"La Machine Molle" : Jason Jägel's Expansive and Storytelling Return to Gallery 16, San Francisco
Jason Jägel has always thought intensely about how his work relates to both music and literature. His nodes to text, instruments and even so much as introducing his versions of musical icons into his work is always apparent, from MF DOOM to Madlib. Many of his best paintings deal with time, whether that means keeping the beat or how to quanify our past adimiration for art of years gone by, it feels like a constant conveersation of nostalgia versus the now. Jason Jägel is back now with his second solo exhibition with the Gallery 16, La Machine Molle, a new series of paintings, works on paper and sculptures.
From the gallery:
La Machine Molle is French for The Soft Machine, the title of a 1961 cut-up novel by American author William S. Burroughs, as well as the name of seminal Canterbury scene band, Soft Machine. After being kicked out of his own band (Soft Machine), Robert Wyatt started a new band which he named Matching Mole, a linguistic pun on the French name for Soft Machine. The images in a new series of paintings refer to the 1972 live performance of Wyatt’s group on the French television program Rockenstock. Jägel's broad admiration for Wyatt includes his use of everyday speech, wry humor, and self-referential elements in his lyrics. There is a kinship in the way both Jägel and Wyatt bring together elements of improvisation and lyrical narrative.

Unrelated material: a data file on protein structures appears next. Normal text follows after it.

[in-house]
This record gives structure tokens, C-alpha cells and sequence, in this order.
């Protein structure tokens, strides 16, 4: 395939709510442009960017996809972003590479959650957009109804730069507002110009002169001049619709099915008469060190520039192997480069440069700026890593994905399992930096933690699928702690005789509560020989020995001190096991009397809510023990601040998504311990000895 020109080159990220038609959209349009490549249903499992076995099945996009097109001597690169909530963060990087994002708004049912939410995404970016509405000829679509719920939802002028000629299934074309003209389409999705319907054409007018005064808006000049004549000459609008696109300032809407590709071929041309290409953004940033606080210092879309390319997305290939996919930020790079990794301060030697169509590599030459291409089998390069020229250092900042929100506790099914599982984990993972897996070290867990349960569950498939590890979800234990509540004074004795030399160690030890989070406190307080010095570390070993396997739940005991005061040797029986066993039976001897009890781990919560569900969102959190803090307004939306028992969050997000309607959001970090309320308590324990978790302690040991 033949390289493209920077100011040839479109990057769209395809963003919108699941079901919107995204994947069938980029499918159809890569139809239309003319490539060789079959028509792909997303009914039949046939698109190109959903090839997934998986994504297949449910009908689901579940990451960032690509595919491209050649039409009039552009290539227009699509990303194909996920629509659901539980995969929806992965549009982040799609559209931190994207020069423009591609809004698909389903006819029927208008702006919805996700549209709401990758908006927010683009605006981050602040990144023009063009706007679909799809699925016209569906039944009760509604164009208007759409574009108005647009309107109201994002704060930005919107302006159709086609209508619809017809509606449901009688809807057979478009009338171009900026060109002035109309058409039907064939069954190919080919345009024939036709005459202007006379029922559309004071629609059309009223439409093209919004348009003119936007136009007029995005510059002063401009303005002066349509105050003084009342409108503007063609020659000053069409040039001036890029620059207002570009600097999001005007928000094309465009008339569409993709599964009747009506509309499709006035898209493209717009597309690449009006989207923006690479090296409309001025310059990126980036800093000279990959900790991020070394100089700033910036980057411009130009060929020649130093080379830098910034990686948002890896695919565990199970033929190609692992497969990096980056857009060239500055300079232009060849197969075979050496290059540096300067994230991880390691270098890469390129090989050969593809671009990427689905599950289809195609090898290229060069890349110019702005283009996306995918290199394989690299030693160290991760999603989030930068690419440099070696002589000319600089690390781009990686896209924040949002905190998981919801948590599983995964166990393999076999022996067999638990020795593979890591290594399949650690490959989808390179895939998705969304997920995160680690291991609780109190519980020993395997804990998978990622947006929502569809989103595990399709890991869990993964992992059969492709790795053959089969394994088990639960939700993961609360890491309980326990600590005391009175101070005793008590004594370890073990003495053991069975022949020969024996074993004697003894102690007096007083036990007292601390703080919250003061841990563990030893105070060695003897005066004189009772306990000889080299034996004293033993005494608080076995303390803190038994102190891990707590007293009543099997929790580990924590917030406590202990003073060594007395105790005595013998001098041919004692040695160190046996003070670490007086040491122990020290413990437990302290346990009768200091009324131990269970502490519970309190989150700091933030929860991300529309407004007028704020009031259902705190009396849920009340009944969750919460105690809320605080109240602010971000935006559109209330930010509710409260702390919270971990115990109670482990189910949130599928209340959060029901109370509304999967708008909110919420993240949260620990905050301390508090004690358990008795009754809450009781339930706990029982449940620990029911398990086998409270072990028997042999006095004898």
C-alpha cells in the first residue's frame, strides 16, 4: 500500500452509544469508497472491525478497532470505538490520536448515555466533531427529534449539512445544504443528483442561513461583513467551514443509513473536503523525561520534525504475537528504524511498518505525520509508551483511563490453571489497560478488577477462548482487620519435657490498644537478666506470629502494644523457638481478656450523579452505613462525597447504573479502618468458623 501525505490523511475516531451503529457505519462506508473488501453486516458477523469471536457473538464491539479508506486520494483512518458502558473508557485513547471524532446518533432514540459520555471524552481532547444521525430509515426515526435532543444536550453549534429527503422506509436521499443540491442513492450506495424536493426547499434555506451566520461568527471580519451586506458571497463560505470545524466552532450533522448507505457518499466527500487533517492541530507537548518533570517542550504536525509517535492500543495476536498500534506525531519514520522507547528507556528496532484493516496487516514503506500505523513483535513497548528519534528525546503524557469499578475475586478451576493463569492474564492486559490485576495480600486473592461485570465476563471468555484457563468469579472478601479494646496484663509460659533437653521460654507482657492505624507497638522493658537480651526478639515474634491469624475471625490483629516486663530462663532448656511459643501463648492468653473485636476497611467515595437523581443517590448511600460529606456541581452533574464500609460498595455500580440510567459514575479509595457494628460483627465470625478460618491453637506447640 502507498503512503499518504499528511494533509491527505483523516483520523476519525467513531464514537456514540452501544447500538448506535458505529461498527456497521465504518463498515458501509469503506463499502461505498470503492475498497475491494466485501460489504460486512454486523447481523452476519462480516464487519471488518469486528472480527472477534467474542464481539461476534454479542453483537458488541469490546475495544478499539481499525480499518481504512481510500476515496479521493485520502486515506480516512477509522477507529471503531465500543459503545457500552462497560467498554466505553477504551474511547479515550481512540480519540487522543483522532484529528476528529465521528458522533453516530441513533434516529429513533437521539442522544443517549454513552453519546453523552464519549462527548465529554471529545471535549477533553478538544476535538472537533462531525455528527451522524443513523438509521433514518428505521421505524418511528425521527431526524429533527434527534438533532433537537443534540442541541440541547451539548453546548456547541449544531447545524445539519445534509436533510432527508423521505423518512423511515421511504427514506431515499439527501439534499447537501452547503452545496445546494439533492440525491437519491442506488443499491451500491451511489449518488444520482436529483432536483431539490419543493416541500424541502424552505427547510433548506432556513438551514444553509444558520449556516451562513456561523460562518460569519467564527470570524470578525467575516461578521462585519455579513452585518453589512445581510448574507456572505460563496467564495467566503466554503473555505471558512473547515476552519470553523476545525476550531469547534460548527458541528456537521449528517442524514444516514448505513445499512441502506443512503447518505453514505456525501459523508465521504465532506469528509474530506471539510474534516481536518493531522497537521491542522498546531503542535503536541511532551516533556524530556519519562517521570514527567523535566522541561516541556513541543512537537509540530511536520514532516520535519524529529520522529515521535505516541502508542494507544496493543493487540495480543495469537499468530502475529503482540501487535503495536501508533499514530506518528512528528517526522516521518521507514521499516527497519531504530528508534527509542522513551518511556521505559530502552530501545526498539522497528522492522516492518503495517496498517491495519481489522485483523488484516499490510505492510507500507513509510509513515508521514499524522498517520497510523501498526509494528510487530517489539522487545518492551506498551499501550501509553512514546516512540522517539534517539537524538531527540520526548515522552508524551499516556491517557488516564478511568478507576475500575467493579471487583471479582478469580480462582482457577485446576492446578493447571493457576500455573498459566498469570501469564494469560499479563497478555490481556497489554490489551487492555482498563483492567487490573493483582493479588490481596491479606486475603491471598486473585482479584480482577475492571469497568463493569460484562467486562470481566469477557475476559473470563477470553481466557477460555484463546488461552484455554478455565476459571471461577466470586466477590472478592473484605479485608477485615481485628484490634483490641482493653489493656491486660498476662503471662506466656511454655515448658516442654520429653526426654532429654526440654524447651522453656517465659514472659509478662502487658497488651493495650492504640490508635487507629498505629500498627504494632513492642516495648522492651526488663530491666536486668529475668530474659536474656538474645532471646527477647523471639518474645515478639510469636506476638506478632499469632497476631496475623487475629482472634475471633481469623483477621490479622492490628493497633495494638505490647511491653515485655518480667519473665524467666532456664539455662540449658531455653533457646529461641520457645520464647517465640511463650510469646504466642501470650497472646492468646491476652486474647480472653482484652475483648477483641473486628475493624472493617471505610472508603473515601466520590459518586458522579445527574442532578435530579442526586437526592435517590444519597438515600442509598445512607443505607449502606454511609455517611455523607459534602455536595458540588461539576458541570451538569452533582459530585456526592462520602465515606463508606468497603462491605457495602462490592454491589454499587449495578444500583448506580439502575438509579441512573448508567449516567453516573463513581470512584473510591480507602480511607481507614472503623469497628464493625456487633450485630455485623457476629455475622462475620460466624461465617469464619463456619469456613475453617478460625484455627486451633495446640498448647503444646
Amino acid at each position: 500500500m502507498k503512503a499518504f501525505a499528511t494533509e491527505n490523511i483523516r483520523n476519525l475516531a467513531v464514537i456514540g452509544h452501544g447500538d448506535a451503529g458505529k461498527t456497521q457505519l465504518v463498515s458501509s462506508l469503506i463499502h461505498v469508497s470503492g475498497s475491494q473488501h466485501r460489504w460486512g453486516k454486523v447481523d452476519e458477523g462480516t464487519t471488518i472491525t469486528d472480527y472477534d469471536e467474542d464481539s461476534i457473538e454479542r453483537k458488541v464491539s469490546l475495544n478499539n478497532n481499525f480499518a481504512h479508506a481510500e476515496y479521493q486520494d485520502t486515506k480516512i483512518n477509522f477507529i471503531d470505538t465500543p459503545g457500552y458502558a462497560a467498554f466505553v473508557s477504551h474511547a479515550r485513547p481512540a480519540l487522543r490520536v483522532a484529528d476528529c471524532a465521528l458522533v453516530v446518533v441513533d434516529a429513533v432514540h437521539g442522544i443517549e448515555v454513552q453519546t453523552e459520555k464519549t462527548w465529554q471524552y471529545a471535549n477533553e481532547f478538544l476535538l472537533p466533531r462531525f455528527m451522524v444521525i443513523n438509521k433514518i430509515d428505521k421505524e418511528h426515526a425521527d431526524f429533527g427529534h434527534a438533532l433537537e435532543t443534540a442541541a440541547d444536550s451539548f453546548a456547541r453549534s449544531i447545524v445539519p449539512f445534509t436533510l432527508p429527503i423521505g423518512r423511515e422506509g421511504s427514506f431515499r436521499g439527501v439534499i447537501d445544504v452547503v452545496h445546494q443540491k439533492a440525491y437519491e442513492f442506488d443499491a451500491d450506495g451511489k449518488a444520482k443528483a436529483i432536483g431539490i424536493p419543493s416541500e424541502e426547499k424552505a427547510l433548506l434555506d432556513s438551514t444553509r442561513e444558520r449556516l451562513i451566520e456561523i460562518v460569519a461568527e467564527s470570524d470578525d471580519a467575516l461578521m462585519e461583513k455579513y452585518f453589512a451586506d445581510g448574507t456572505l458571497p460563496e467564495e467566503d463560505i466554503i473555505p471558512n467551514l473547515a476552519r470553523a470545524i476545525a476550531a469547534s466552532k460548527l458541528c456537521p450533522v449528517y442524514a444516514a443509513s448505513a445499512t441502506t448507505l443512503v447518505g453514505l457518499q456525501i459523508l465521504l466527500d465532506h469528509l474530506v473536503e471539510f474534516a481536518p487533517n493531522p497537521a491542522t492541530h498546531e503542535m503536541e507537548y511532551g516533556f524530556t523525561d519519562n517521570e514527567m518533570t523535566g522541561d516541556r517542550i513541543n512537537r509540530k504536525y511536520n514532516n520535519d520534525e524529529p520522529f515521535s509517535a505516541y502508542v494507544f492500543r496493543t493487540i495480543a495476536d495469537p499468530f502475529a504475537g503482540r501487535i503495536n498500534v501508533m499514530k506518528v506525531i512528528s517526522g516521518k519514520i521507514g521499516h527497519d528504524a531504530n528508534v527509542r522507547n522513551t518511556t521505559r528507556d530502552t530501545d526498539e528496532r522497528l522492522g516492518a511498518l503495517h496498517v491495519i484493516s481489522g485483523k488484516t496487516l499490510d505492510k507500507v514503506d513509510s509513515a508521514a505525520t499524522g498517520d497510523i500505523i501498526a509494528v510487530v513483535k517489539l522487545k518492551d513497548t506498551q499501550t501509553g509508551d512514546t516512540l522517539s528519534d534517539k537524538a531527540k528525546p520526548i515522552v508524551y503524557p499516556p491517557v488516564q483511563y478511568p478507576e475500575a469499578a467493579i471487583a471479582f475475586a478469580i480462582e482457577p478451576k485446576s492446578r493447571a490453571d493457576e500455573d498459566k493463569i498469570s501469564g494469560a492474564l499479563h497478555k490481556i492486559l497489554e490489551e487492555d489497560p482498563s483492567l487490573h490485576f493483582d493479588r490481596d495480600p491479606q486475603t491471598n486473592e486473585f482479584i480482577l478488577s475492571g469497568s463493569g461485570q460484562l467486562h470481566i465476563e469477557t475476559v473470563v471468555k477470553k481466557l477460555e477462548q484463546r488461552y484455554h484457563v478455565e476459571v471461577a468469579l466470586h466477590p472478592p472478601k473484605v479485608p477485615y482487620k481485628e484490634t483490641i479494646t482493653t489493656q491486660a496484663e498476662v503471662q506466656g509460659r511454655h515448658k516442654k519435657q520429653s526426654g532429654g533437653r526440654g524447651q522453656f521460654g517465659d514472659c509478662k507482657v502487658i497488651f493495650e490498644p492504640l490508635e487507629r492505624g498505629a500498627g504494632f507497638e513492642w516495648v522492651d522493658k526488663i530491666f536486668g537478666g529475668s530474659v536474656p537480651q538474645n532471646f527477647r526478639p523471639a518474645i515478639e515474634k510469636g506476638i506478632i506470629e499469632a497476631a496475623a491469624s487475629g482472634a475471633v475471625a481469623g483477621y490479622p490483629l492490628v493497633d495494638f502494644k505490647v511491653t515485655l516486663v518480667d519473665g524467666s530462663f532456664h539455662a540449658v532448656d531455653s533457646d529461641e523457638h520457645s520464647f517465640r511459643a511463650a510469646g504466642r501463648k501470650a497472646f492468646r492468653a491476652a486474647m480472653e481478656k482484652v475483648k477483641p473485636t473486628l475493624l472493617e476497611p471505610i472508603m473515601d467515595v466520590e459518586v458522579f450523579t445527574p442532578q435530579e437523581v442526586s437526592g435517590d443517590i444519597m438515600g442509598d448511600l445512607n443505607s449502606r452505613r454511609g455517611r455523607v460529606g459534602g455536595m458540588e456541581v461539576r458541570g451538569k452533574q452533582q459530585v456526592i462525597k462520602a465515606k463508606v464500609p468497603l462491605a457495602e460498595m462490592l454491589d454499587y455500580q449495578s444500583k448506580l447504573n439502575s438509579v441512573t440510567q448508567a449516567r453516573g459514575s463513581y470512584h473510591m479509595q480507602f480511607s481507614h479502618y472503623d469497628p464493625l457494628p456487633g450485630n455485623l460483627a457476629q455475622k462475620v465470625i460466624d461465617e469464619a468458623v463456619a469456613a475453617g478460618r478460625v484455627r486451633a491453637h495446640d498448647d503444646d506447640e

In his own unique and poetic way, Jason Jägel's work cultivates a strong improvisational component, born out of a form of autobiographical fiction, his love of music, comics, and literary fiction. In the words of Kevin Killian, he is an “ace raconteur” and, above all, Jägel's work tells a story. His compositions often appear as fragments where experiences, dreams, people, places, individual narratives and past experiences intersect and intertwine to create open-ended, conversational stories full of rhythm and flow. No evident beginning, middle or end, the spectator zooms in and out of situations, decoding and perceiving along the way, searching for a route to try and interpret the often ambiguous signs and signals in order to create coherence.
The stylistic form of Jägel's spontaneous and improvisational painting is immediately recognizable. His paintings blend elements of abstract painting, comic flatness and linguistic expression into works that are dense, vibrant, and colorful. He has an impressive sense of rhythm, as well as a gift for surprising color synthesis. “I don’t want to see the colors in such a way that they foremost advertise their hue," Jagel says. "I want to mix colors that foremost elicit an emotional response."